5/24/18, Maine First Media Staff Report,
Matt Stone is a millennial. He performs in community theater. He enjoys playing video games. He is gay.
And he’s an unabashed reform-oriented Republican who is fighting to put Mainers first. He’s the type of Republican Leftists particularly hate, because — in their eyes — he’s not supposed to be a Republican.
Stone is challenging radical Leftist Sen. Shenna Bellows in the Senate District 14 race in the 2018 Midterms.
Maine First Media reached out to this stereotype-busting Republican to participate in our new weekly feature, The MFM Convo.
Each week, a political figure in Maine will casually answer some of the questions that matter to Maine-first residents.
In this week’s edition, Matt explains what type of response he’s received from both the gay community upon hearing he’s a Republican, and from Republicans upon hearing he’s gay. And as an added bonus, Matt even has some dirt he shares on Democrat-in-Disguise, Sen. Angus King.
We started out as we always do, by asking Matt what “Maine-first” means to him.
When asked what made him decide to run for office, Matt says he’s always wanted to serve the people of Maine but had to wait until he had the right life experiences to qualify him for the job.
Matt has an unusual political background for a Maine-first candidate — having once worked for Sen. Angus King.
However, it was that experience, in part, that drove Matt to the positions he holds today.
And working with Sen. King also showed Matt the power money has over politicians. He even gives Maine First Media readers an example he saw first hand!
It is not always easy being a gay Republican. Many members of the gay community have been known to ostracize conservative members of the community. Meanwhile, many in the Republican Party have actively opposed things like gay marriage. However, Matt says he hasn’t felt any backlash yet from the gay community, and the Republicans he’s met with have been warm and welcoming.
Matt is no RINO. He’s a Maine-first candidate.
However, He’s also accepting welfare for politicians. This is one area Maine First Media disagrees with Mr. Stone.
Candidate welfare forces Mainers to fund campaigns of candidates out of their district and even candidates who they hate. Imagine being forced to donate to Hillary Clinton’s bid for the White House.
It’s a direct violation of the 1st Amendment.
However, Stone points out; he’s playing within the rules of the game.
“I understand why many Mainers, usually Republicans, raise objections to the Clean Election system,” Stone said. “But like it or not, it is the law of the land. Those already allocated funds should not be limited to the exclusive use of our political opponents. That’s not a principled stand, that’s political malpractice.”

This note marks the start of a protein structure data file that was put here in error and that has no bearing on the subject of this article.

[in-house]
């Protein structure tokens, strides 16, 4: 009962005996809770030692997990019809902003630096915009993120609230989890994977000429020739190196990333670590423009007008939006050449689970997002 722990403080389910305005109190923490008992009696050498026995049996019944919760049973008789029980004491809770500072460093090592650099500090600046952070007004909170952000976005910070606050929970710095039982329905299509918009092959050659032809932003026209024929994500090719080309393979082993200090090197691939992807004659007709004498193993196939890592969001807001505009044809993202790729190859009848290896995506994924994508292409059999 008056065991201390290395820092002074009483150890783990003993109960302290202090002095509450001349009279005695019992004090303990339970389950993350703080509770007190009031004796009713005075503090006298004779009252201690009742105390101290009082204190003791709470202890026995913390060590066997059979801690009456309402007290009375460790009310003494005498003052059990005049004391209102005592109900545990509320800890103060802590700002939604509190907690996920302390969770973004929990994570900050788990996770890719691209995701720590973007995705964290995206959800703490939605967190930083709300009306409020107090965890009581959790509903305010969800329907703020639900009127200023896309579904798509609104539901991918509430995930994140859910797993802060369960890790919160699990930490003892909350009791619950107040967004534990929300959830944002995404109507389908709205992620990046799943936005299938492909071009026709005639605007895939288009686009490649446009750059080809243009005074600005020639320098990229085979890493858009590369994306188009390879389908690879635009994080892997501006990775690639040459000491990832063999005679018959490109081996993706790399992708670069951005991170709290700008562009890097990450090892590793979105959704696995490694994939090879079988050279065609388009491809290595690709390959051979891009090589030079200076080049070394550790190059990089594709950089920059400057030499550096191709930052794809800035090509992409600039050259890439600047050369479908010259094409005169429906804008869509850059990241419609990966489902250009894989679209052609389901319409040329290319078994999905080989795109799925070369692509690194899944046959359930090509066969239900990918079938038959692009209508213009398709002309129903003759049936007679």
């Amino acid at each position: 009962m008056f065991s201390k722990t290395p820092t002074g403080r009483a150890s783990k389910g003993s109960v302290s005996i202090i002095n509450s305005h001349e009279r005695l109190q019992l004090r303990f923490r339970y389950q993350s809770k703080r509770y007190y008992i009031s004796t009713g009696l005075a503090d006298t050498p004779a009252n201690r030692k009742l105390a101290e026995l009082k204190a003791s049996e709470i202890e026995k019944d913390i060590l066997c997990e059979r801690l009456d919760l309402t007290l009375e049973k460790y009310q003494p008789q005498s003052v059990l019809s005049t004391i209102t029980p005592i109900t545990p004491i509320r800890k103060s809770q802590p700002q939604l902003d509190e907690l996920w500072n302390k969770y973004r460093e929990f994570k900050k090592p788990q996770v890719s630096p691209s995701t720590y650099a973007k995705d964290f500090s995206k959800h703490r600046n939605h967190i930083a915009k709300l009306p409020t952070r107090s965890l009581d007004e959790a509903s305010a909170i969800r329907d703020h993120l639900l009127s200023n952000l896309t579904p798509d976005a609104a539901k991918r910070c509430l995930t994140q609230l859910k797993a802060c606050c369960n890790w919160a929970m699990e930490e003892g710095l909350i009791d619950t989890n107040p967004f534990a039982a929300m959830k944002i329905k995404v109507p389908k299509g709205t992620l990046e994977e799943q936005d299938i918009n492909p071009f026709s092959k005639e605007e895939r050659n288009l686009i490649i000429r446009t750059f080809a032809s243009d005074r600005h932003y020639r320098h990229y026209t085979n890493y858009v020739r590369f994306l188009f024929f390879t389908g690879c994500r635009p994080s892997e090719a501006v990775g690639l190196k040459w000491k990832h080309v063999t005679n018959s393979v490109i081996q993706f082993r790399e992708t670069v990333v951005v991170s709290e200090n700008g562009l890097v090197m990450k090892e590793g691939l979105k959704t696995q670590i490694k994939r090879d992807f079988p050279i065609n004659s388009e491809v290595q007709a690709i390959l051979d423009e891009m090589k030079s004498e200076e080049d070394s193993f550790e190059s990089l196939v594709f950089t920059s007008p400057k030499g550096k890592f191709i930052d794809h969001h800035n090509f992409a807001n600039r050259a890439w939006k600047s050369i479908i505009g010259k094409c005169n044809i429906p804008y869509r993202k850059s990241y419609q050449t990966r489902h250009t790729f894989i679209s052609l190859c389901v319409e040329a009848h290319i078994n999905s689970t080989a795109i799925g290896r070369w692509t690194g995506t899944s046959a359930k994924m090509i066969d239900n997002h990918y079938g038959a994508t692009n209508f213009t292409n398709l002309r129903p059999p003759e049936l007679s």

Maine First Media would suggest by simply looking at the list of swamp politicians with their hands out forcing Mainers to fund their campaigns; you can clearly see the so-called Maine Clean Election Act funds do not remove the power money has over politics. But Stone sees it differently.
“I want to win; therefore I am comfortable using the Clean Election system to meet that end,” Stone said. “And frankly, I rather like that I’m limited in only being able to take funds from my fellow Mainers, instead of being forced to cozy up to the Republican donor class that has betrayed our party’s base time and time again.”
We would remind Mr. Stone that he’s not asking his fellow Mainers to voluntarily contribute to his campaign, he’s forcing them to hand over their money.
Having said that, many first-time challengers see candidate welfare as a good option, and we hope Matt will change his position on this issue in future races. And if he is able to unseat the radical Sen. Bellows, there is a lot of good Matt would fight for — like ending welfare for illegal aliens.
He also has ideas for improving education in our state, innovating energy policies and fixing the broken referendum system.
Our standard final question in this series is, “If you could have lunch with President Trump, what would the mealtime conversation be?”
Matt is a fan of President Donald Trump.
Along with some foreign policy questions, Stone says he’d expect to do a lot of listening were he ever to have the honor of sharing a lunch table with the President.
We reached out to Sen. Bellows to answer similar questions under this same format. We have not heard back from her as of the time of this publishing.